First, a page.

As the EU campaigns begin, we lack clarity from all sides

And they’re off! Cue years of leaflets in the letterbox, knocks on the door, and people approaching you on the streets. What do they want to talk about? They’ll be asking you how you’ll be voting in the upcoming referendum on the EU. After you give them the wrong answer, you’ll have to stand there whilst they explain to you why you’re wrong. It’s called politics.

Yes, this is the EU referendum, which will be happening before the end of 2017. Considering its a pretty big deal, you’d think we’d know the date of it by now. Alas, the whole of Westminster is working to make sure that we have as little time as possible to discuss it. The lack of a firm date has not held back the campaigns, which seem curiously premature. We don’t know what the Prime Minister is going to ask for because, well, he doesn’t seem to have asked anyone for anything yet because, urm, he doesn’t seem to know what to ask for. Perhaps it’s because he doesn’t actually think reform is needed. Or maybe he’s just doing it to appease his more Eurosceptic supporters – the Telegraph released a draft of what his demands are thought to be, and after bowing to pressure from the EU he will actually write down his demands so that they can be discussed. Yet he’s said he’ll reveal his demands in a few weeks. Why so long? Your guess is as good as mine. He’s had a long time to think about what he might demand of the EU – yet, if he picked up a pen to write what we wanted, I’m not sure he’d know what to put.

Perhaps we might learn something by looking at others who seem to be discussing the issue.

It’s not very clear who the two campaigns are. The “In” campaign is  a bit easier because there’s only one of them: Britain is stronger in Europe. But the “Out” side of the debate has no clear representative. There’s Vote Leave,  a cross party group who Douglas Carswell has gotten behind. Then there’s Leave.EU, who are fronted by Nigel Farage. Despite what must be some important differences, we’ve heard little about these groups. When we had the Scottish referendum, even in England we all knew it was either “Yes Scotland” or “Better Together”. But yet again we’re left in the dark. However, I suppose that it must be difficult for these groups anyway. They don’t know what Cameron is asking for, when he’ll ask for it, and they can’t even be entirely sure of how he’ll vote. They can’t knock on peoples’ doors and tell them exactly what it is they’re supporting. All they can do is repeat the rhetoric we’ve all heard before – “We need to control our own borders” or “We need to be in the common market for our businesses”. But does Cameron really have any power over these things? It’s unlikely he’ll be able to get any leeway on borders – Merkel is the only one who’s allowed to put them up, take them down, or ignore them as she pleases.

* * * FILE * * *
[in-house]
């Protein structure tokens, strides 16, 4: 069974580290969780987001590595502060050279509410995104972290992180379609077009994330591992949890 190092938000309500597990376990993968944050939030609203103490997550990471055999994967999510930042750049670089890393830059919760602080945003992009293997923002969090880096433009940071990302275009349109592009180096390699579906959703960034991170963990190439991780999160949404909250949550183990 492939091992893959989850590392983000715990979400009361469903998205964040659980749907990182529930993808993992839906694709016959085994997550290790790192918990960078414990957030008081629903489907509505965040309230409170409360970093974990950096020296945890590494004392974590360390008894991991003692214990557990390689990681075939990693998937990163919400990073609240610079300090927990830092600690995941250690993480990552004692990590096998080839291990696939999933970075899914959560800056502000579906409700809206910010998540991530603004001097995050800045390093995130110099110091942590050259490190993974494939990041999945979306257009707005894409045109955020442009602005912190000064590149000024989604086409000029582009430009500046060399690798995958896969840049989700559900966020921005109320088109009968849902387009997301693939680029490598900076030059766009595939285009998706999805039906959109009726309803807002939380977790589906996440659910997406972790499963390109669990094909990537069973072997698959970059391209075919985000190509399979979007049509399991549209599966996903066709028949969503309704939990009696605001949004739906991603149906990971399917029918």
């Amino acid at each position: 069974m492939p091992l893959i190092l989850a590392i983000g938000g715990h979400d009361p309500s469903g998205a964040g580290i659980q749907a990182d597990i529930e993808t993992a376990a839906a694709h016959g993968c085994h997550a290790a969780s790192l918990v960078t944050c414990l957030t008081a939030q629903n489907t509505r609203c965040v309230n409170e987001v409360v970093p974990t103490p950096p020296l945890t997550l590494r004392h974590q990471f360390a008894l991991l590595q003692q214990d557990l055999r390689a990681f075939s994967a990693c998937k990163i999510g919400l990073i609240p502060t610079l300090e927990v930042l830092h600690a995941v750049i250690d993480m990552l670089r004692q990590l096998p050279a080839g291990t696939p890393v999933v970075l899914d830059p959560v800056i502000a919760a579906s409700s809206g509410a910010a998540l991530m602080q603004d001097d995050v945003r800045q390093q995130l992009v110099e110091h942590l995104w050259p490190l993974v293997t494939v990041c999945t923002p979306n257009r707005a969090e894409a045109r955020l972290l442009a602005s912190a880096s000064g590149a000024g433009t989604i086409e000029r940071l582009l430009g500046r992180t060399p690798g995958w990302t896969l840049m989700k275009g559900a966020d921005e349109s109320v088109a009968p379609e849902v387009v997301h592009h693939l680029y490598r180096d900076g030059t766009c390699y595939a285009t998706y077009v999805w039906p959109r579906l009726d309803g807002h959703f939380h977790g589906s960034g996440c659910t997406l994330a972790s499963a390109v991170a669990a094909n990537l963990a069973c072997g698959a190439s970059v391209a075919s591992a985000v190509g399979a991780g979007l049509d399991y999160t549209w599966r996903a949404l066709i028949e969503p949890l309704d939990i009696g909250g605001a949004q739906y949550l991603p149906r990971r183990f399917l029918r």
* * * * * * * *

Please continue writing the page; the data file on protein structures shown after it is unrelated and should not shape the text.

Either way, the campaigning has come all a bit too soon. Obviously the separation campaign needs to start as soon as possible, because they don’t know when a date will be announced so they need to be prepared. However, can either team be honest with the electorate yet? Probably not. Because they don’t know exactly what is going to be put before us. 

The problem is that Cameron probably didn’t think he was going to be in this situation five months ago, and he seems to be caught off guard. The night before the election, he mentioned that he’d packed up many of his belongings because “you have to be prepared for whatever outcome”. He put a referendum on the table thinking it might sway a few voters in Clacton or South Thanet, not considering that he might have to keep his word. He saw a future in which he’d go back into a coalition with a party and that would be the issue he’d give up on his side. So he wasn’t really prepared for his whistle-stop tour of European capitals where he had dinner with every single leader. What could he ask them for? Well, if he’s saying that he’ll announce his demands in a few weeks we can only assume that he didn’t know what he wanted back then, that he was testing the water. But it’s never a good tactic to ask them what they’d be willing to offer because in Cameron’s case, it didn’t look like he wanted anything.

There’s no clear situation assessment that can be given of the upcoming referendum. The EU doesn’t know what’s going to happen. The campaign groups don’t know. The voters don’t know. And it seems that even the Prime Minister doesn’t know, unless he’s simply playing the fool.

The campaigns have begun, but we are none the wiser as to when it will end, or what the ending will look like. If I had to put money on it, I’d say that we’re more likely to stay in. Most will adopt a “devil you know” stance, and in any case the whole of Westminster will be working towards this aim. Purdah may remain but they might find a way to get round it in some way. Nicola Sturgeon will find a way to claim that Scotland was ignored, Nigel Farage will resign…and then come back the following day, Cameron will claim to have overhauled the institution as it remains just as undemocratic as before, and Corbyn will still be arguing with his MPs about what stance they should take before telling his MPs they can have a free vote. Life will go on much as before, we’ll just have had two years of hell as the price, and another forty years of hell before we do it all again. The campaigning will be just as biased then as it will be this time round, and always has been.

PHOTO/ The Prime Minister’s Office